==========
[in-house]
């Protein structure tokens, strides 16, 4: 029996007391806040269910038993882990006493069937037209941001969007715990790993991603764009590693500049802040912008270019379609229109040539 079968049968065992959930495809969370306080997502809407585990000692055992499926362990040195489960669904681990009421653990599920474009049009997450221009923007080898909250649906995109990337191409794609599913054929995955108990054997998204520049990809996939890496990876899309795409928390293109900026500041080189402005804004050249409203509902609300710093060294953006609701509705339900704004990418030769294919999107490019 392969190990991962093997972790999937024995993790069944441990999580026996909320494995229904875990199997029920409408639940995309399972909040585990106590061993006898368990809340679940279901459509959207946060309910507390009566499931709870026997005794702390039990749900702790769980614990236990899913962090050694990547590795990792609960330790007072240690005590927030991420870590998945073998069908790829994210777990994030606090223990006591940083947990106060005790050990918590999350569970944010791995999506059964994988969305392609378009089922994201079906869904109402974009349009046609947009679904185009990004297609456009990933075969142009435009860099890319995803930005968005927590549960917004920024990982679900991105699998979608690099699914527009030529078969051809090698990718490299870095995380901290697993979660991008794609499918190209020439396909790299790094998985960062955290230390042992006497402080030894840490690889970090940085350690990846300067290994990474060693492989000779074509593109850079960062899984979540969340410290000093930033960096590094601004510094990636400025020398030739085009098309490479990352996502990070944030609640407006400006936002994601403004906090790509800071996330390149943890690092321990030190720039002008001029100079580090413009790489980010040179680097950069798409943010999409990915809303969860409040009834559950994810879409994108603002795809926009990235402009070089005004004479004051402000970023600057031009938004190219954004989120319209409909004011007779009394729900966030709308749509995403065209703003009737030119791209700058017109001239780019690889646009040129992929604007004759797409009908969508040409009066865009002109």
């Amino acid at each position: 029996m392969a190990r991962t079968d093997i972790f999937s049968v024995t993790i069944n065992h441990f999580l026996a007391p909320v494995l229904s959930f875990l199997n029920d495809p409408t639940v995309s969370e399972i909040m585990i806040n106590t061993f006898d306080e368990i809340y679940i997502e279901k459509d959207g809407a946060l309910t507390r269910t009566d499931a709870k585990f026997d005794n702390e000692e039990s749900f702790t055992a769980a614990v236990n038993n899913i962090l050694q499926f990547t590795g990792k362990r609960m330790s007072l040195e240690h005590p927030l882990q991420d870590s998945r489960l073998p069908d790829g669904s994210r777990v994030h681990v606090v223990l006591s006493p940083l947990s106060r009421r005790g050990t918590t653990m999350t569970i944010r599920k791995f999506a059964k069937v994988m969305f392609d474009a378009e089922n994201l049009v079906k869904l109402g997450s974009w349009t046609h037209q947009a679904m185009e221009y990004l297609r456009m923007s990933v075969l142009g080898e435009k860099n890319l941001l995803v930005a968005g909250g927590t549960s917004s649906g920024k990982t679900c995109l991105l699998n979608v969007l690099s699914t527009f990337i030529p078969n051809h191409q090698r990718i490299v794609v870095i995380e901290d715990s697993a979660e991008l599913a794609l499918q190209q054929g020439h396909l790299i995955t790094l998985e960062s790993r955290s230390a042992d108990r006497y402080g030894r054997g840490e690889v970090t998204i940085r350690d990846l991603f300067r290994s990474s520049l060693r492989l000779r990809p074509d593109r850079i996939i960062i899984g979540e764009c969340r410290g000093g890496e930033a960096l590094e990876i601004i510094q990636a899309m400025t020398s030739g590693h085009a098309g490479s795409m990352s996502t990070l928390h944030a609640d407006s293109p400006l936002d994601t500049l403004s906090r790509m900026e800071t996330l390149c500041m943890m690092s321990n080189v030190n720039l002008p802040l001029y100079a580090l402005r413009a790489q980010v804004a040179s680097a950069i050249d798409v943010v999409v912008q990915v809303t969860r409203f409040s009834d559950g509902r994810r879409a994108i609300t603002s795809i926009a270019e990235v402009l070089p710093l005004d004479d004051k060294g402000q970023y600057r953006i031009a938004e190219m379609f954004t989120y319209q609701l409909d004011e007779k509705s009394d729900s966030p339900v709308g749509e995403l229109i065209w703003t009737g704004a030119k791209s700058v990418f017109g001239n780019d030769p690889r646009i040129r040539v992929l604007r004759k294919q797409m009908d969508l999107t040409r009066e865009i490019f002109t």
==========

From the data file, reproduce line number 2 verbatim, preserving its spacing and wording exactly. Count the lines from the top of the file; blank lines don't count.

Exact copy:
């Protein structure tokens, strides 16, 4: 029996007391806040269910038993882990006493069937037209941001969007715990790993991603764009590693500049802040912008270019379609229109040539 079968049968065992959930495809969370306080997502809407585990000692055992499926362990040195489960669904681990009421653990599920474009049009997450221009923007080898909250649906995109990337191409794609599913054929995955108990054997998204520049990809996939890496990876899309795409928390293109900026500041080189402005804004050249409203509902609300710093060294953006609701509705339900704004990418030769294919999107490019 392969190990991962093997972790999937024995993790069944441990999580026996909320494995229904875990199997029920409408639940995309399972909040585990106590061993006898368990809340679940279901459509959207946060309910507390009566499931709870026997005794702390039990749900702790769980614990236990899913962090050694990547590795990792609960330790007072240690005590927030991420870590998945073998069908790829994210777990994030606090223990006591940083947990106060005790050990918590999350569970944010791995999506059964994988969305392609378009089922994201079906869904109402974009349009046609947009679904185009990004297609456009990933075969142009435009860099890319995803930005968005927590549960917004920024990982679900991105699998979608690099699914527009030529078969051809090698990718490299870095995380901290697993979660991008794609499918190209020439396909790299790094998985960062955290230390042992006497402080030894840490690889970090940085350690990846300067290994990474060693492989000779074509593109850079960062899984979540969340410290000093930033960096590094601004510094990636400025020398030739085009098309490479990352996502990070944030609640407006400006936002994601403004906090790509800071996330390149943890690092321990030190720039002008001029100079580090413009790489980010040179680097950069798409943010999409990915809303969860409040009834559950994810879409994108603002795809926009990235402009070089005004004479004051402000970023600057031009938004190219954004989120319209409909004011007779009394729900966030709308749509995403065209703003009737030119791209700058017109001239780019690889646009040129992929604007004759797409009908969508040409009066865009002109």